Published September 13, 2012
The European Union parliament approved yesterday a number of punitive measures against Iceland and the Faeroe Islands over what they see as those two country’s overfishing of mackerel stocks.
Mackerel fishing has been a contentious subject between Iceland and the EU. While Iceland maintains a quota that they believe is sustainable, EU leaders have said Iceland is overfishing the stocks, and have repeatedly threatened to issue punitive measures if Iceland does not reverse its policy.
RÚV now reports that the EU parliament has approved a measure that includes a number of sanctions against Iceland and the Faeroe Islands, to be enforced at the discretion of the directorship of the EU.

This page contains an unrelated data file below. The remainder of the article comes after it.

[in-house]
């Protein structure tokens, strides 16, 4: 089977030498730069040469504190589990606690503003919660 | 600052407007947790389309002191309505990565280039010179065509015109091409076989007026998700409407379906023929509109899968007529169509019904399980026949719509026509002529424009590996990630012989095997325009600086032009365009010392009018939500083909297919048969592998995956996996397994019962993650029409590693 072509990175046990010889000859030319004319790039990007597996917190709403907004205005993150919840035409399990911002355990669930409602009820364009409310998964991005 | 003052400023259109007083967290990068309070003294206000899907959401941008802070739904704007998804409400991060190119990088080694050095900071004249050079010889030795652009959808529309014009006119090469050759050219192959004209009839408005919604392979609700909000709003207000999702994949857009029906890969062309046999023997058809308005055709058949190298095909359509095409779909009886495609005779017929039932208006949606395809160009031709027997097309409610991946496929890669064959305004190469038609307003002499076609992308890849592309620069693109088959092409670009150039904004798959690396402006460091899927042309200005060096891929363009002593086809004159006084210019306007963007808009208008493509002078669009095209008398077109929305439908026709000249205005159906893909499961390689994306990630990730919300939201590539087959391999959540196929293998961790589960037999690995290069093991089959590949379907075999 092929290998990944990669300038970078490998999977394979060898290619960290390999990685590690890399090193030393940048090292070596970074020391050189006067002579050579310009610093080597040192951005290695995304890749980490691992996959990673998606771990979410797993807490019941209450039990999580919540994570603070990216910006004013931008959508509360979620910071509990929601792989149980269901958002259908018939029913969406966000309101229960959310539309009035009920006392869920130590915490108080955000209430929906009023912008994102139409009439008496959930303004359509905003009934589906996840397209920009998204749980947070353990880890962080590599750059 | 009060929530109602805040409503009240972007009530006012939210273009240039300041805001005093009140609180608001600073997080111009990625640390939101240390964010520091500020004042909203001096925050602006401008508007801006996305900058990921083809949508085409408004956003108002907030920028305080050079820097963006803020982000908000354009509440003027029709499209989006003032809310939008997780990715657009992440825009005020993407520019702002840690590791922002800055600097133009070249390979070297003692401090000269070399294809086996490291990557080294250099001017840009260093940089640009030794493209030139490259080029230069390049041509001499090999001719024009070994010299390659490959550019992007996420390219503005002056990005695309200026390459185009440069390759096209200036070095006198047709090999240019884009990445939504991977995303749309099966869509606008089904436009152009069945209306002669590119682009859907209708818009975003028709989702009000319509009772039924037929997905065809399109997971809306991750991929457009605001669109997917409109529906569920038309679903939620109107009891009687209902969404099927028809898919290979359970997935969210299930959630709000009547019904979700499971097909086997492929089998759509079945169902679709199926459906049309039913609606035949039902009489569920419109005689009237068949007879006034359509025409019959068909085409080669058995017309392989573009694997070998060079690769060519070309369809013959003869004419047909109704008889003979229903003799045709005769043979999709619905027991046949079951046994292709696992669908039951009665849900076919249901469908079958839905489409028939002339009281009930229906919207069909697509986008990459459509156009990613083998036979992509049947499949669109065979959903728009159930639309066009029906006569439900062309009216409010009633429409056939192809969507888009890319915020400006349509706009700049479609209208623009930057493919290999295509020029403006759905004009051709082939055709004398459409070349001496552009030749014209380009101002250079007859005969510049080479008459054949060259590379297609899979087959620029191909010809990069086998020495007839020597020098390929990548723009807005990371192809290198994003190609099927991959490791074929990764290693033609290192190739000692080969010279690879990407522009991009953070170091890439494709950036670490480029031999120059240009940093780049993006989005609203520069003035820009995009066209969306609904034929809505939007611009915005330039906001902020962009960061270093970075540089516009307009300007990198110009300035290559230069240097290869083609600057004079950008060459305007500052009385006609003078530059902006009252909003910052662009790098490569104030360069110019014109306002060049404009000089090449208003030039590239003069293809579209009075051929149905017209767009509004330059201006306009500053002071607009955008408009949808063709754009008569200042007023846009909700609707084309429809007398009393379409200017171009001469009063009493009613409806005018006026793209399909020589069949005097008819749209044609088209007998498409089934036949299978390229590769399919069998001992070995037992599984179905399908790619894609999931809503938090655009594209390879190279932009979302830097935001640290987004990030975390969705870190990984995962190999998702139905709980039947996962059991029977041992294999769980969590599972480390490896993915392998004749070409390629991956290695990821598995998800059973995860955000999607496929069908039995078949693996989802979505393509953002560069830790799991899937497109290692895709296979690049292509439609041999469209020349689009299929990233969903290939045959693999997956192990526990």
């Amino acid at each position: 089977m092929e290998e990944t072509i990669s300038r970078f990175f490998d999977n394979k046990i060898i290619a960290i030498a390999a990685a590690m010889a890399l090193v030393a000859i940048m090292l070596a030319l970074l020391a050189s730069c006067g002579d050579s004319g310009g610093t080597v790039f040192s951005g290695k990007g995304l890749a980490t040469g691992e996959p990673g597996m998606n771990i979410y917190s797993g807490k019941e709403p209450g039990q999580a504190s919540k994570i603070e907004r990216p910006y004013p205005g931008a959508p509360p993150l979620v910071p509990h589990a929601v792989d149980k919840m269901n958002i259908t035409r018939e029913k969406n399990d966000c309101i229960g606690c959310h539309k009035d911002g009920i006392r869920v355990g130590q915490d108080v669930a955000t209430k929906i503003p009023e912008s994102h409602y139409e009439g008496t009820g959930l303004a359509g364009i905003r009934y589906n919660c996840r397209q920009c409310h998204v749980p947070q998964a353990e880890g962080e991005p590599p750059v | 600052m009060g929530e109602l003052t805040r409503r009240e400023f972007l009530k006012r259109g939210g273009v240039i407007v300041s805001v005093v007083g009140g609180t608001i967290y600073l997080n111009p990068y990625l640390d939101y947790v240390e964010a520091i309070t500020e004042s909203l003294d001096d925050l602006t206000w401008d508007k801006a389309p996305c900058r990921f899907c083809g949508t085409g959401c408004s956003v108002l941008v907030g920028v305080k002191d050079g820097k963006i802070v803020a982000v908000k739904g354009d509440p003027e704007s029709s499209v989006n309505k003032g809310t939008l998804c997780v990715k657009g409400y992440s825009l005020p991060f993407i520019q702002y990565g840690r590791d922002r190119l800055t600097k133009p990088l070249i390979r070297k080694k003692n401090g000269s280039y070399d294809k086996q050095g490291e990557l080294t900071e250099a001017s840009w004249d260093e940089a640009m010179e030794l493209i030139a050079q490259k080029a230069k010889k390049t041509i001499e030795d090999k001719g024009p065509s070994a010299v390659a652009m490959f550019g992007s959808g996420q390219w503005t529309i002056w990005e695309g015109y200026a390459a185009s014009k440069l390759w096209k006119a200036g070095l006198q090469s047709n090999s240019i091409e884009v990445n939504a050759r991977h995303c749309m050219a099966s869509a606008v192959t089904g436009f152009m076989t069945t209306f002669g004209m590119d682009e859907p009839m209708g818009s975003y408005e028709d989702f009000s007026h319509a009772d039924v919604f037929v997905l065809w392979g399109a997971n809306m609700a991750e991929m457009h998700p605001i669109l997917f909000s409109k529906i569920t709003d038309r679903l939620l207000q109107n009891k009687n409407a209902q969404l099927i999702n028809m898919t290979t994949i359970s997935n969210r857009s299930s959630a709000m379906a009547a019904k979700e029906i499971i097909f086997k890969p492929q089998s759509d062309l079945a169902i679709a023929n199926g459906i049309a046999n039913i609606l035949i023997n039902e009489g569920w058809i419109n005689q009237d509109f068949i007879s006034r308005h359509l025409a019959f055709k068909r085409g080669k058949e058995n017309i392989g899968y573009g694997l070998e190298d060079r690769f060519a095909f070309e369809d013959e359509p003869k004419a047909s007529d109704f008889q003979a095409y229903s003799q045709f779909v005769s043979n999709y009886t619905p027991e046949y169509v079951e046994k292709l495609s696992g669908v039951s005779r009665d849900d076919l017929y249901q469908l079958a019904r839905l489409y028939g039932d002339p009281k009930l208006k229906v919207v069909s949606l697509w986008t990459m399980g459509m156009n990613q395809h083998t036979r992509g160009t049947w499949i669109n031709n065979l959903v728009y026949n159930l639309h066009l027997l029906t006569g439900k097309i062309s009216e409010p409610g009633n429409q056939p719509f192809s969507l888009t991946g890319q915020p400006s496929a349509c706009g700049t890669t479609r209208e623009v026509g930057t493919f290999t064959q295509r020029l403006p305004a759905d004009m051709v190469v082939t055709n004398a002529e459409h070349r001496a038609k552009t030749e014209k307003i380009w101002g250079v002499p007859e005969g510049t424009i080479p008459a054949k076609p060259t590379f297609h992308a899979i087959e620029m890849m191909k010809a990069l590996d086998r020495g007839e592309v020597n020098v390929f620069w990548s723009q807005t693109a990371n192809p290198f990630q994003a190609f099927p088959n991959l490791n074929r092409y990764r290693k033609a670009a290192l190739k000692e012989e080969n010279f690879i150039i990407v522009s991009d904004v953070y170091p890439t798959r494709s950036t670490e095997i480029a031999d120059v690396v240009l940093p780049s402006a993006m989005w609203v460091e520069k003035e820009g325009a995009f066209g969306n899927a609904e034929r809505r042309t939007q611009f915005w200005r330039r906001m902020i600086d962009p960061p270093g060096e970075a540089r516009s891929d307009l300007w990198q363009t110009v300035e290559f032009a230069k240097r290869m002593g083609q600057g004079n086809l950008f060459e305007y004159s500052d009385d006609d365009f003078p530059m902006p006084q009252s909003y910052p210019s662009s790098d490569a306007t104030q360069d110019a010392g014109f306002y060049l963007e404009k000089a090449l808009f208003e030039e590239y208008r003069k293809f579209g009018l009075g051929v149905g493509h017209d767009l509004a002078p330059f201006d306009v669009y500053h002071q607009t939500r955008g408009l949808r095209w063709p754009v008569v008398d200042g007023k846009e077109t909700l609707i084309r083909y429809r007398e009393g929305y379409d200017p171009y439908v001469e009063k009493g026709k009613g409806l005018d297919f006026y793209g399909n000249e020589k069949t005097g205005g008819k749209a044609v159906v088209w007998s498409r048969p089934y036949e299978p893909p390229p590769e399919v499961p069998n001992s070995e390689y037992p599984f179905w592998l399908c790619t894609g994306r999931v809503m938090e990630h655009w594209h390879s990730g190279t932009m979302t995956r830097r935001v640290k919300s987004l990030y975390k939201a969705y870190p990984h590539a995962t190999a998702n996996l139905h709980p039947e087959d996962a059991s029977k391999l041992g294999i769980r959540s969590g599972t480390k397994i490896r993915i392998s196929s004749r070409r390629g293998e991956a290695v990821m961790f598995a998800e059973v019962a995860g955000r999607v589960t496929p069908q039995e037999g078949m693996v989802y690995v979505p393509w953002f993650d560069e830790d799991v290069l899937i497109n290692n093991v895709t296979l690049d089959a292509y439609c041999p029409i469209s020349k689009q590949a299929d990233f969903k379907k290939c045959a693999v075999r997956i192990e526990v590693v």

In all, 659 EMPs voted in favour of the measure, while 11 voted against and 7 abstained.
The punitive measures do not go as far as was initially suggested, when a sanction against all Icelandic seafood was proposed. Rather, these measures ban any Icelandic mackerel from being landed at EU ports. Furthermore, any countries that do accept Icelandic mackerel will be banned from docking ships in EU ports, and fishing centres which trade with Icelandic mackerel will also banned from exporting.
The directorship of the EU has the ultimate power to enforce the measures, but it is regardless widely believed that mackerel fishing will be a major point of contention as Iceland enters the fishing chapter of EU accession talks next month.